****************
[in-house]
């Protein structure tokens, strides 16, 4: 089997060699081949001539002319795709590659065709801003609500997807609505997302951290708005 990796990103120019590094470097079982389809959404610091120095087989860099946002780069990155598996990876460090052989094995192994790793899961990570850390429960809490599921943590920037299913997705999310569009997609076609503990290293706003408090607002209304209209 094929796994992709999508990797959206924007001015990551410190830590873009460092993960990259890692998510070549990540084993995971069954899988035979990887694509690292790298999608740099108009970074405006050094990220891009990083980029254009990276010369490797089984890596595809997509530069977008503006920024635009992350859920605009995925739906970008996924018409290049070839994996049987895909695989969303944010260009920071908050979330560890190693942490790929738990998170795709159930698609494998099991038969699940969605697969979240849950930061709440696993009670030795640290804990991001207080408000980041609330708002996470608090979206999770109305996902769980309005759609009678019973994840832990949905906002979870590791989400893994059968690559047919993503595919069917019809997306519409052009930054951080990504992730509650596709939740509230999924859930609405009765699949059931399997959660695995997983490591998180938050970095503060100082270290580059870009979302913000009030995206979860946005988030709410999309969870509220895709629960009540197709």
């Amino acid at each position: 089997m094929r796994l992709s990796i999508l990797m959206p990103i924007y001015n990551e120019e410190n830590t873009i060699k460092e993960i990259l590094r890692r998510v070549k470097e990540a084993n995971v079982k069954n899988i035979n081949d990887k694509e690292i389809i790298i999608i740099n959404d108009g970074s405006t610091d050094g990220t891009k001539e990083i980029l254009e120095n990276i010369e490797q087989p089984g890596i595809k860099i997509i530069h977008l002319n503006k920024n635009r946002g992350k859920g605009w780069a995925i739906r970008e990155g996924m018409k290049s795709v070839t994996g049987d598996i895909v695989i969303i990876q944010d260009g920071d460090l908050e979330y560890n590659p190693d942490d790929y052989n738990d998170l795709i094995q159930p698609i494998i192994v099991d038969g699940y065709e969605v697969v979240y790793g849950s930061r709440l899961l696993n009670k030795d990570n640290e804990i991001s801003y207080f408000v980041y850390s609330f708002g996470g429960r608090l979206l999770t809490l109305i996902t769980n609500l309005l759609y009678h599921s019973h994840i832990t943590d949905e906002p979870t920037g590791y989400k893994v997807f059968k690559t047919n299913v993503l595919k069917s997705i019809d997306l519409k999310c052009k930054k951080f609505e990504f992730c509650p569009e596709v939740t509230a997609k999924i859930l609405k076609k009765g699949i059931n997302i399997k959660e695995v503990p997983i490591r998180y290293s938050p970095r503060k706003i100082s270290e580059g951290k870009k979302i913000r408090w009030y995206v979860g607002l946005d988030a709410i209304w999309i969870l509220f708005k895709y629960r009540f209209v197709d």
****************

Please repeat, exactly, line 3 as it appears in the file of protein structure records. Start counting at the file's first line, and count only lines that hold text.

């Amino acid at each position: 089997m094929r796994l992709s990796i999508l990797m959206p990103i924007y001015n990551e120019e410190n830590t873009i060699k460092e993960i990259l590094r890692r998510v070549k470097e990540a084993n995971v079982k069954n899988i035979n081949d990887k694509e690292i389809i790298i999608i740099n959404d108009g970074s405006t610091d050094g990220t891009k001539e990083i980029l254009e120095n990276i010369e490797q087989p089984g890596i595809k860099i997509i530069h977008l002319n503006k920024n635009r946002g992350k859920g605009w780069a995925i739906r970008e990155g996924m018409k290049s795709v070839t994996g049987d598996i895909v695989i969303i990876q944010d260009g920071d460090l908050e979330y560890n590659p190693d942490d790929y052989n738990d998170l795709i094995q159930p698609i494998i192994v099991d038969g699940y065709e969605v697969v979240y790793g849950s930061r709440l899961l696993n009670k030795d990570n640290e804990i991001s801003y207080f408000v980041y850390s609330f708002g996470g429960r608090l979206l999770t809490l109305i996902t769980n609500l309005l759609y009678h599921s019973h994840i832990t943590d949905e906002p979870t920037g590791y989400k893994v997807f059968k690559t047919n299913v993503l595919k069917s997705i019809d997306l519409k999310c052009k930054k951080f609505e990504f992730c509650p569009e596709v939740t509230a997609k999924i859930l609405k076609k009765g699949i059931n997302i399997k959660e695995v503990p997983i490591r998180y290293s938050p970095r503060k706003i100082s270290e580059g951290k870009k979302i913000r408090w009030y995206v979860g607002l946005d988030a709410i209304w999309i969870l509220f708005k895709y629960r009540f209209v197709d």